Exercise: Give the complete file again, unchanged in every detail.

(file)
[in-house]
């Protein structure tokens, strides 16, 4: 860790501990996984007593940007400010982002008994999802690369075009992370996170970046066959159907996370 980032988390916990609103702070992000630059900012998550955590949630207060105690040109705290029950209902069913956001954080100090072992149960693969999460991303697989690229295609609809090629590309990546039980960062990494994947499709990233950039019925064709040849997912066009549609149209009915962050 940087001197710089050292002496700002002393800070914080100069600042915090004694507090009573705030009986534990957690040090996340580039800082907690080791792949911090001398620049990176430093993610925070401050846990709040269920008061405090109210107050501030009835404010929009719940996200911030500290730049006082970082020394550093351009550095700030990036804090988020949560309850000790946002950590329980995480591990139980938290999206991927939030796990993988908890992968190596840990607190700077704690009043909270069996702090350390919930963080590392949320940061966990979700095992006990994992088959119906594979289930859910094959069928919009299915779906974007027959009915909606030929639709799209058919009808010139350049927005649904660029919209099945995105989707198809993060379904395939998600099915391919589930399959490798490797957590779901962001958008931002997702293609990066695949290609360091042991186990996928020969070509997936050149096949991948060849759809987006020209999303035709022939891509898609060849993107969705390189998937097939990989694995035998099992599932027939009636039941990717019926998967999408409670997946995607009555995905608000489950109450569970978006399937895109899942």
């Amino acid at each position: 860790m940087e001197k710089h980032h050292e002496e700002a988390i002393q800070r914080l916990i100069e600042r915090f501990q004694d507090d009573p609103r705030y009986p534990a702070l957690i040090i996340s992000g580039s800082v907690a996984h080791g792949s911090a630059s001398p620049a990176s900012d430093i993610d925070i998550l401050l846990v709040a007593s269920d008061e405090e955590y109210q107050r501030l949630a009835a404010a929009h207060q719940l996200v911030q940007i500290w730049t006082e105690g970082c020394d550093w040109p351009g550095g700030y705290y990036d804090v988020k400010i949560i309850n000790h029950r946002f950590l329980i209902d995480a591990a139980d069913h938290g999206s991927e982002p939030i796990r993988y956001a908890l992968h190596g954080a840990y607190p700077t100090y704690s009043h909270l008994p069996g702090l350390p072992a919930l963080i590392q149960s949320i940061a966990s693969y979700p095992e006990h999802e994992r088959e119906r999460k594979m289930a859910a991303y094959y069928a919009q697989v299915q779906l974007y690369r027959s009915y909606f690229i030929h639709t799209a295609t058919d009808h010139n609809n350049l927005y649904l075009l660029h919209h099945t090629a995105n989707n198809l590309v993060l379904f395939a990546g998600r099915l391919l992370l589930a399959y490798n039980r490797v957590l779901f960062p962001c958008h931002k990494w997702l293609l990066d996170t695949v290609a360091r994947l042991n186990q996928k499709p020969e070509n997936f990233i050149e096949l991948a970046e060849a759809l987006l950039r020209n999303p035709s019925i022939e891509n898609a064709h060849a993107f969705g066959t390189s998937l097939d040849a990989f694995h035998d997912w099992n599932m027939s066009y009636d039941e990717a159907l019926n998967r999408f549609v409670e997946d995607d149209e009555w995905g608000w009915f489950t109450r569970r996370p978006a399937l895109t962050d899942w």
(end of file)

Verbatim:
[in-house]
């Protein structure tokens, strides 16, 4: 860790501990996984007593940007400010982002008994999802690369075009992370996170970046066959159907996370 980032988390916990609103702070992000630059900012998550955590949630207060105690040109705290029950209902069913956001954080100090072992149960693969999460991303697989690229295609609809090629590309990546039980960062990494994947499709990233950039019925064709040849997912066009549609149209009915962050 940087001197710089050292002496700002002393800070914080100069600042915090004694507090009573705030009986534990957690040090996340580039800082907690080791792949911090001398620049990176430093993610925070401050846990709040269920008061405090109210107050501030009835404010929009719940996200911030500290730049006082970082020394550093351009550095700030990036804090988020949560309850000790946002950590329980995480591990139980938290999206991927939030796990993988908890992968190596840990607190700077704690009043909270069996702090350390919930963080590392949320940061966990979700095992006990994992088959119906594979289930859910094959069928919009299915779906974007027959009915909606030929639709799209058919009808010139350049927005649904660029919209099945995105989707198809993060379904395939998600099915391919589930399959490798490797957590779901962001958008931002997702293609990066695949290609360091042991186990996928020969070509997936050149096949991948060849759809987006020209999303035709022939891509898609060849993107969705390189998937097939990989694995035998099992599932027939009636039941990717019926998967999408409670997946995607009555995905608000489950109450569970978006399937895109899942």
């Amino acid at each position: 860790m940087e001197k710089h980032h050292e002496e700002a988390i002393q800070r914080l916990i100069e600042r915090f501990q004694d507090d009573p609103r705030y009986p534990a702070l957690i040090i996340s992000g580039s800082v907690a996984h080791g792949s911090a630059s001398p620049a990176s900012d430093i993610d925070i998550l401050l846990v709040a007593s269920d008061e405090e955590y109210q107050r501030l949630a009835a404010a929009h207060q719940l996200v911030q940007i500290w730049t006082e105690g970082c020394d550093w040109p351009g550095g700030y705290y990036d804090v988020k400010i949560i309850n000790h029950r946002f950590l329980i209902d995480a591990a139980d069913h938290g999206s991927e982002p939030i796990r993988y956001a908890l992968h190596g954080a840990y607190p700077t100090y704690s009043h909270l008994p069996g702090l350390p072992a919930l963080i590392q149960s949320i940061a966990s693969y979700p095992e006990h999802e994992r088959e119906r999460k594979m289930a859910a991303y094959y069928a919009q697989v299915q779906l974007y690369r027959s009915y909606f690229i030929h639709t799209a295609t058919d009808h010139n609809n350049l927005y649904l075009l660029h919209h099945t090629a995105n989707n198809l590309v993060l379904f395939a990546g998600r099915l391919l992370l589930a399959y490798n039980r490797v957590l779901f960062p962001c958008h931002k990494w997702l293609l990066d996170t695949v290609a360091r994947l042991n186990q996928k499709p020969e070509n997936f990233i050149e096949l991948a970046e060849a759809l987006l950039r020209n999303p035709s019925i022939e891509n898609a064709h060849a993107f969705g066959t390189s998937l097939d040849a990989f694995h035998d997912w099992n599932m027939s066009y009636d039941e990717a159907l019926n998967r999408f549609v409670e997946d995607d149209e009555w995905g608000w009915f489950t109450r569970r996370p978006a399937l895109t962050d899942w």